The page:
Rebellion Record: a Diary of American Events: Documents and Narratives, Volume 3. (ed. Frank Moore), Doc. 114. fight at Goose Creek, Virginia, October 22, 1861. (search)
Doc. 114. fight at Goose Creek, Virginia, October 22, 1861. General Gorman's report. Brigade Headquarters, near Edwards' Ferry, Oct. 26, 1861. To Capt. Charles Smith, Assistant Adjutant-General, Brigadier-Gen. Stone's Division: sir: I have the honor to communicate to the General commanding the division, the facts and events connected with my brigade, in the advance across the Potomac, made under his order. On the 20th inst., I received orders to detach two companies of the First Minnesota regiment to cover a reconnoissance on the Virginia side of the Potomac. This order was obeyed, and they crossed, but were soon recalled. On the morning of the 21st, two other companies were ordered to cross and cover the advance of a party of cavalry under Major Mix--all of which was done, the party at the same time driving in the enemy's pickets. Orders were received by me to have the Second New York and First Minnesota regiments of infantry at Edwards' Ferry, on Monday, the 21st in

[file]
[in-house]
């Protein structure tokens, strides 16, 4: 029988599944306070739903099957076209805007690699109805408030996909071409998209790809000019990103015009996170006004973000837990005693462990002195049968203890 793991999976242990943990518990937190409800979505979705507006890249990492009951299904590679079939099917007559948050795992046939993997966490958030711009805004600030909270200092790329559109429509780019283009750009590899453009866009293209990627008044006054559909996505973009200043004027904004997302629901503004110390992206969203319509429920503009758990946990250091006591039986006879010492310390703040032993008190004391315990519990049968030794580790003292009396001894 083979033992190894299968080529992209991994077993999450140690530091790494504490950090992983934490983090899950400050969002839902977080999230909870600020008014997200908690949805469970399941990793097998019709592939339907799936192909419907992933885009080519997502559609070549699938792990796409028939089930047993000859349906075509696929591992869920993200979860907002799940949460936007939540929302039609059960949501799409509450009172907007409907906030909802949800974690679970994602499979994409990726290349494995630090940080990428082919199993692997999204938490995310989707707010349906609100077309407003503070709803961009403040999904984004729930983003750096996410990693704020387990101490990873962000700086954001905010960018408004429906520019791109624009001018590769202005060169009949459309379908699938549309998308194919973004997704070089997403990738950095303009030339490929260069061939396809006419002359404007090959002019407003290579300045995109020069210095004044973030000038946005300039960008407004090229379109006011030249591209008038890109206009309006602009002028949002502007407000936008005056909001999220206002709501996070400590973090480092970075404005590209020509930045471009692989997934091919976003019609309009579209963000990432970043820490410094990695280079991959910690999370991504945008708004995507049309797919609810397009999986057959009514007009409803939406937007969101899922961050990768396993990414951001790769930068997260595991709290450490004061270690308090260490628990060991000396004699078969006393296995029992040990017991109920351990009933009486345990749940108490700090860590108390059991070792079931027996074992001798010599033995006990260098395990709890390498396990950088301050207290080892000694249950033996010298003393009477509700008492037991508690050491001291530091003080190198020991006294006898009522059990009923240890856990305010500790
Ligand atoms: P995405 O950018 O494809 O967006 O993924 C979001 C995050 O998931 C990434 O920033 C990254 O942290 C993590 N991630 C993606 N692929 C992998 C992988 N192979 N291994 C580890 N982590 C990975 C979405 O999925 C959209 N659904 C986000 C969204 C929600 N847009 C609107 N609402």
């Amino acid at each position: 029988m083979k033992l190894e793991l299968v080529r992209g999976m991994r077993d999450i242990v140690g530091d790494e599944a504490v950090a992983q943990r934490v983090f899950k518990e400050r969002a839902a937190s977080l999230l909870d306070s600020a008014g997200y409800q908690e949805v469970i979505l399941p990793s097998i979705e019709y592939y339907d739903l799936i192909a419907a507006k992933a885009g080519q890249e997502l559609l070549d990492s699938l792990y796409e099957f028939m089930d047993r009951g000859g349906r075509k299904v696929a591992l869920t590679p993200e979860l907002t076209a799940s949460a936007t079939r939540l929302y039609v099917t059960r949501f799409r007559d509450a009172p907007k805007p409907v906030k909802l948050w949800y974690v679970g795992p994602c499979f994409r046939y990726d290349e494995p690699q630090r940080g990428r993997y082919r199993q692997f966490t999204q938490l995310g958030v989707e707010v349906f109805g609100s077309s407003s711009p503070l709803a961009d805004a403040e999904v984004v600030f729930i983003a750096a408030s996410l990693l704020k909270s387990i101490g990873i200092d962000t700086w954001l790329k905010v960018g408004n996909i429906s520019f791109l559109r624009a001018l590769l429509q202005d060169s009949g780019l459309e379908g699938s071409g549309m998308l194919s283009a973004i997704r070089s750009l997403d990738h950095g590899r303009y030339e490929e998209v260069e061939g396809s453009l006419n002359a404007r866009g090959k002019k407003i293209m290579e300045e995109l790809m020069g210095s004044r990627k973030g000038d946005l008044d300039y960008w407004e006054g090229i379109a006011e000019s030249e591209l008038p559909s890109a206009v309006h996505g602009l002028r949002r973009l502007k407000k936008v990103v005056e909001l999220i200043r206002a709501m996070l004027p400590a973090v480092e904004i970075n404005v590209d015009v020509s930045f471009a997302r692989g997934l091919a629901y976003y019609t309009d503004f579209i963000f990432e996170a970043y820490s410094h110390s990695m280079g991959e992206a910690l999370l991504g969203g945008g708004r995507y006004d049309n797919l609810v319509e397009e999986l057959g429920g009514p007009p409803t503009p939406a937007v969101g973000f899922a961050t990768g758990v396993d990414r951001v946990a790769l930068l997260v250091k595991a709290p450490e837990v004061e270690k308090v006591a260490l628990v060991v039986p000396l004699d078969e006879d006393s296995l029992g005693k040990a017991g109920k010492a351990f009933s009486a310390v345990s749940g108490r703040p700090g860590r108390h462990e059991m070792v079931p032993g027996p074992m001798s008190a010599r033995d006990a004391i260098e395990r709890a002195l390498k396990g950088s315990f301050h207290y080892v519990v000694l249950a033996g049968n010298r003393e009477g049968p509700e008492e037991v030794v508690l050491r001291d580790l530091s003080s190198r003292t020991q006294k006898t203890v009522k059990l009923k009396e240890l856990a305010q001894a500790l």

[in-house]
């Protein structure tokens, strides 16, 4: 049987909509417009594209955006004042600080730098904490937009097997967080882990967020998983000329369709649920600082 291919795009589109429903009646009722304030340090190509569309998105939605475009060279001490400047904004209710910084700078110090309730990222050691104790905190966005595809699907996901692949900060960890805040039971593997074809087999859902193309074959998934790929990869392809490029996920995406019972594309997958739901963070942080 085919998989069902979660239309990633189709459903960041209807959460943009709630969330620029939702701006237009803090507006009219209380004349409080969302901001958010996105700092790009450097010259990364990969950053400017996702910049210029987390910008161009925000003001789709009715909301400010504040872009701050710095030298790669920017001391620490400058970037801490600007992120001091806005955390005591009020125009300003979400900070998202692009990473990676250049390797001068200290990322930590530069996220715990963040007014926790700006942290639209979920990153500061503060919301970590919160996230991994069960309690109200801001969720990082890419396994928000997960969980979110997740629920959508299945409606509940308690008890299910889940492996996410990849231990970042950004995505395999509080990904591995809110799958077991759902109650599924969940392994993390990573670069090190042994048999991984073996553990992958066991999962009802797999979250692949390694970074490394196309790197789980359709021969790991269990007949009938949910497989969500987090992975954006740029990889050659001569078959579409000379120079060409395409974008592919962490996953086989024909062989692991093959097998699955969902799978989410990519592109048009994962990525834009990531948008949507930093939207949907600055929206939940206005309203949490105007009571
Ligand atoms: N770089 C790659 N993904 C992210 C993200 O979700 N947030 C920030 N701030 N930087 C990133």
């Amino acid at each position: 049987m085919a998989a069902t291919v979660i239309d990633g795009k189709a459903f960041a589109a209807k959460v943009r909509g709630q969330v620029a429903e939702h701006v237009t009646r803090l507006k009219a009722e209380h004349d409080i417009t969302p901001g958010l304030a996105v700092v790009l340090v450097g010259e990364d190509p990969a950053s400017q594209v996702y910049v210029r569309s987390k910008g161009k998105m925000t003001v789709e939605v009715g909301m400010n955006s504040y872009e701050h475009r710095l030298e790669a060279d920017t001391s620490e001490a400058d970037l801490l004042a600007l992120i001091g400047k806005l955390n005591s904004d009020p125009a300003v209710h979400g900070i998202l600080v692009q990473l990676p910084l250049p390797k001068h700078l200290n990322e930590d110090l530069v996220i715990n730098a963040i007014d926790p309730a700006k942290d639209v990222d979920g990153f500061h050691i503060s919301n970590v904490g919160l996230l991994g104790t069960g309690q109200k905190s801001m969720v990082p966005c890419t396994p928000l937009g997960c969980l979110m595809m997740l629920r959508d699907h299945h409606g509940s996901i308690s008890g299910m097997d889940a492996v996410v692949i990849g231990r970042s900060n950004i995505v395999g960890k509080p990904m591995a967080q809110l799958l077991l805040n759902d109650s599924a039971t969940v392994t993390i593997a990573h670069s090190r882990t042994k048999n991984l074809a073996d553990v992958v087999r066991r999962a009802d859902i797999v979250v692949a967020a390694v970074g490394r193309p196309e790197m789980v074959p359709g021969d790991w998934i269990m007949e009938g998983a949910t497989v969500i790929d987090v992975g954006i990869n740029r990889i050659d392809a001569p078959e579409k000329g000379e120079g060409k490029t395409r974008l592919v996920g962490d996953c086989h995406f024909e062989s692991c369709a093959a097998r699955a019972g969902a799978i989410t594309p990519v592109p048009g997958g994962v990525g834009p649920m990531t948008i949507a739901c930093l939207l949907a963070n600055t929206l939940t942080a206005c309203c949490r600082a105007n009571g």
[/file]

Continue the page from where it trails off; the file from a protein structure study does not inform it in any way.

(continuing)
Doc. 125. the peace of Missouri. Negotiations between Generals Fremont and Price. Whereas Maj.-Gen. Sterling Price, commanding the Missouri State Guard, by letter dated at his Headquarters near Neosho, Missouri, October 26, 1861, has expressed a desire to enter into some arrangement with Maj.-Gen. John C. Fremont, commanding the forces of the United States, to facilitate the future exchange of prisoners of war released on parole; also, that all persons heretofore arrested for the mere expression of political opinions may be released from confinement or parole; also, that in future the war be confined exclusively to the armies in the field, and has authorized and empowered Major Henry W. Williams and D. Robert Barclay, Esq., to enter into such an arrangement in his behalf; And whereas Major-General John C. Fremont concurs with Major-General Price; Now, therefore, It is hereby stipulated and agreed by and between Maj.-Gen. John C. Fremont and Maj.-Gen. Sterling Price, as f